Friday 23 August 2019

Bringing up grades by dumbing down equals failure

The uncomfortable truth is that we do not have the best educated young people in Europe, writes Emer O'Kelly

THEY have problems in some American high schools. Teachers are not permitted to tell the pupils their work leaves a lot to be desired, much less tell them that the standard of their work is rotten and unacceptable. And this is followed through to the examination stage where teachers are not permitted to fail a pupil.

The reason? It will damage their self-esteem. Encouragement must be the buzz-word.

It gets worse. I heard last week from an Irish supervisor of literature theses submitted for a master's degree in a quite reputable American university. One of the students, the holder of a BA, is unable, according to the supervisor, to spell, punctuate, or construct a sentence, much less make a literary case and follow through a literary argument.

But he has been told by the university authorities that he can't refuse the degree to her in case she sues for discrimination: she's black.

So there's been a compromise: the student is being sent on a course in remedial English, provided by the university in question, and her master's degree has been postponed. (A course in remedial English is an educational aid for those who have difficulties with reading and writing.) But the supervisor is still not being allowed to fail her: semi-literate, scholastically incompetent, she not merely managed to get into university and was conferred with a primary degree, she was accepted for a post-graduate degree.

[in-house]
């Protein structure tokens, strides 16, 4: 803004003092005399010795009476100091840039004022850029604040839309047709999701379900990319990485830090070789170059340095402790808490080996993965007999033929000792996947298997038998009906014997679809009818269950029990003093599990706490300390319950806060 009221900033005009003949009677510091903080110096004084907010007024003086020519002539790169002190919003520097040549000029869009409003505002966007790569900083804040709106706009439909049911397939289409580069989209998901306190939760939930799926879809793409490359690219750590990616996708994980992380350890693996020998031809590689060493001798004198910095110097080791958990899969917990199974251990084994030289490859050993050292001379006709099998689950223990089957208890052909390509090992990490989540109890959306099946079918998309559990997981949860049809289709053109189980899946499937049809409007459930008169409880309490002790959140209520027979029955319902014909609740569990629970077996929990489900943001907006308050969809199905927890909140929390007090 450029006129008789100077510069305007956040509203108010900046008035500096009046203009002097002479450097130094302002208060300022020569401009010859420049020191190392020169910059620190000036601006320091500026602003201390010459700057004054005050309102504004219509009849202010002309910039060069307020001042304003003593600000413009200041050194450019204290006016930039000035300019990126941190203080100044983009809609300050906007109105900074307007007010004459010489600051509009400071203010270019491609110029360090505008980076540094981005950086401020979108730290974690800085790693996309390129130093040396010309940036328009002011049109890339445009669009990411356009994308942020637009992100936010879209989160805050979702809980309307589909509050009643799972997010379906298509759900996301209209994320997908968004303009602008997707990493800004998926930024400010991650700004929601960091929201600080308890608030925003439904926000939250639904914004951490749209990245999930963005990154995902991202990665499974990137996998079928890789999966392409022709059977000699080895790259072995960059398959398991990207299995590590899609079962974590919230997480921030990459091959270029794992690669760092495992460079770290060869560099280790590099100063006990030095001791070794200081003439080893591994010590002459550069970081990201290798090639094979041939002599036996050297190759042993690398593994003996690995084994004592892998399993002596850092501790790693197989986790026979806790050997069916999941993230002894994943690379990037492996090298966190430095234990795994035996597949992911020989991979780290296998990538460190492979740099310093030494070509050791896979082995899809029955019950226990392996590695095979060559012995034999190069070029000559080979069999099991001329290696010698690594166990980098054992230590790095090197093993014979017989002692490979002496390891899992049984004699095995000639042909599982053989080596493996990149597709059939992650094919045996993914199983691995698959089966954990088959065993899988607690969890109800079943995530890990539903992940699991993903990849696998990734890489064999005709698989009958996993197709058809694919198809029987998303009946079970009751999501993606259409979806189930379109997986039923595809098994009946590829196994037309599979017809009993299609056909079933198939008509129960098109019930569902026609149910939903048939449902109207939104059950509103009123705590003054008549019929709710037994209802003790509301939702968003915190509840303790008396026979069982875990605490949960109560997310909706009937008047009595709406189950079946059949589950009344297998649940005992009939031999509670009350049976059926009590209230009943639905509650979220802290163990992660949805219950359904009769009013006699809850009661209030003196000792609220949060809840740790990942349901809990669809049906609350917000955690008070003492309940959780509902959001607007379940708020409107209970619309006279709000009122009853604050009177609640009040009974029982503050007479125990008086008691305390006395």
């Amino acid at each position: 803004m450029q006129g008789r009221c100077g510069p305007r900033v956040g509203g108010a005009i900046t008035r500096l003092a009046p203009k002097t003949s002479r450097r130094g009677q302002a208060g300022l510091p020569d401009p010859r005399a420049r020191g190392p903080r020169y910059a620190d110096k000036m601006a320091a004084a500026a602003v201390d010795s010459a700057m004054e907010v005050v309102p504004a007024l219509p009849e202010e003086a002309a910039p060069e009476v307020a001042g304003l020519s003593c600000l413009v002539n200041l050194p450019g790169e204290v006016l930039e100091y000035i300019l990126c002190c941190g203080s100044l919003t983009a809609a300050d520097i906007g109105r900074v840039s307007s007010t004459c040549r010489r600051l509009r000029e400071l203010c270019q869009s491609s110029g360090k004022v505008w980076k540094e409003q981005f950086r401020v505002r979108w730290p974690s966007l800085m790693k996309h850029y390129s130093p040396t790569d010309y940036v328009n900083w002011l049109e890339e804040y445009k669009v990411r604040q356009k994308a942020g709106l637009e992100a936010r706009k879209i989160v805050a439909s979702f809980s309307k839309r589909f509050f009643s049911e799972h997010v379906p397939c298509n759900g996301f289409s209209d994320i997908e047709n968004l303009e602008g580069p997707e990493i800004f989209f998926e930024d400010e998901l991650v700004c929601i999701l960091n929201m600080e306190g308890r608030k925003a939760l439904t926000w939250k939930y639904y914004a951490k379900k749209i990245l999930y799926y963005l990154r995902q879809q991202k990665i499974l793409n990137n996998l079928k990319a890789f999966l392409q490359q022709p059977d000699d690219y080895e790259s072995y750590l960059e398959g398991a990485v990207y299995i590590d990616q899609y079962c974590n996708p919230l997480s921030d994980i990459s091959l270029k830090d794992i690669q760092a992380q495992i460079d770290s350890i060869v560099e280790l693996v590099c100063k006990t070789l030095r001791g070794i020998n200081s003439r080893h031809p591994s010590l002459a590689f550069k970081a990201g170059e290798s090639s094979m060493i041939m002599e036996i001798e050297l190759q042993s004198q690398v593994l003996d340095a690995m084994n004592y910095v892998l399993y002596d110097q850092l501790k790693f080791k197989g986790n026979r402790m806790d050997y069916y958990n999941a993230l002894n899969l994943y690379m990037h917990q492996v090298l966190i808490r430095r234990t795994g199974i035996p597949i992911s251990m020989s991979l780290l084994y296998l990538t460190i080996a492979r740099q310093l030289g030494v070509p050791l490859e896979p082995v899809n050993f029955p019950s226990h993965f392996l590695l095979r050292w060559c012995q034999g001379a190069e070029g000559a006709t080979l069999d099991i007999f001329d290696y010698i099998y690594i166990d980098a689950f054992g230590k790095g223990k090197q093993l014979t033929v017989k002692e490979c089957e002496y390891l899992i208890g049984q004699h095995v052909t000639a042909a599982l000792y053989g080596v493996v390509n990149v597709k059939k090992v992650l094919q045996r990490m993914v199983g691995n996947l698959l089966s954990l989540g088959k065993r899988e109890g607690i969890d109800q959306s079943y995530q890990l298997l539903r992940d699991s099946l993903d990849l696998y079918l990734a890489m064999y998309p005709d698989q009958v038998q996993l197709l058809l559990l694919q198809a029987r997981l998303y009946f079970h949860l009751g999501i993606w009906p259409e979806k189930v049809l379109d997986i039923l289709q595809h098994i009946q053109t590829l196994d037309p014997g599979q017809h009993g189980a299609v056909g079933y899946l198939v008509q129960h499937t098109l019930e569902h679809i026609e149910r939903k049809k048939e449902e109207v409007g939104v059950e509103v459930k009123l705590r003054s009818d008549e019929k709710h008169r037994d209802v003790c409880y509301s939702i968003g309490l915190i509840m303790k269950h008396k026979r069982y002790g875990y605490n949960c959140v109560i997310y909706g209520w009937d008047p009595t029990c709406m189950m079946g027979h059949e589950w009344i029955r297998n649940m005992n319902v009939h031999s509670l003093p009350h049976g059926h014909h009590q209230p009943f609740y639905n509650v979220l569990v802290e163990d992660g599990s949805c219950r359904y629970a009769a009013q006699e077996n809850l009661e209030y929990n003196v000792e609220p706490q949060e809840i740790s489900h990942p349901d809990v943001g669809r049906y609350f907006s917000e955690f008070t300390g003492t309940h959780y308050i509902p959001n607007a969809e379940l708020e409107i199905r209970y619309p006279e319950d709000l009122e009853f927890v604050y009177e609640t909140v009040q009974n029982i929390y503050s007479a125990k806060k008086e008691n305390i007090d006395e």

Well, thanks be to St Patrick, St Brigid and St Colmcille, and the heritage of the Island of Saints and Scholars; it could never happen here, not with our rigorous intellectual standards, our purity of heart and our world-famous love of learning, purified in the furnace of starvation, deprivation and cruel domination over 800 years. Sure, aren't we the world's greatest scholars, yearning with an insatiable appetite for truth, beauty, and knowledge, even with not a seat in our pants?

Everyone knows that; it's common knowledge. You know what I mean, the common knowledge that frequently has damn all connection with uncomfortable facts.

But the uncomfortable facts of our education system occasionally have a nasty habit of emerging despite the muffling roar of the cannon of self-satisfaction, self-congratulation and political obfuscation of the feel-good factor of "the best-educated young people in Europe".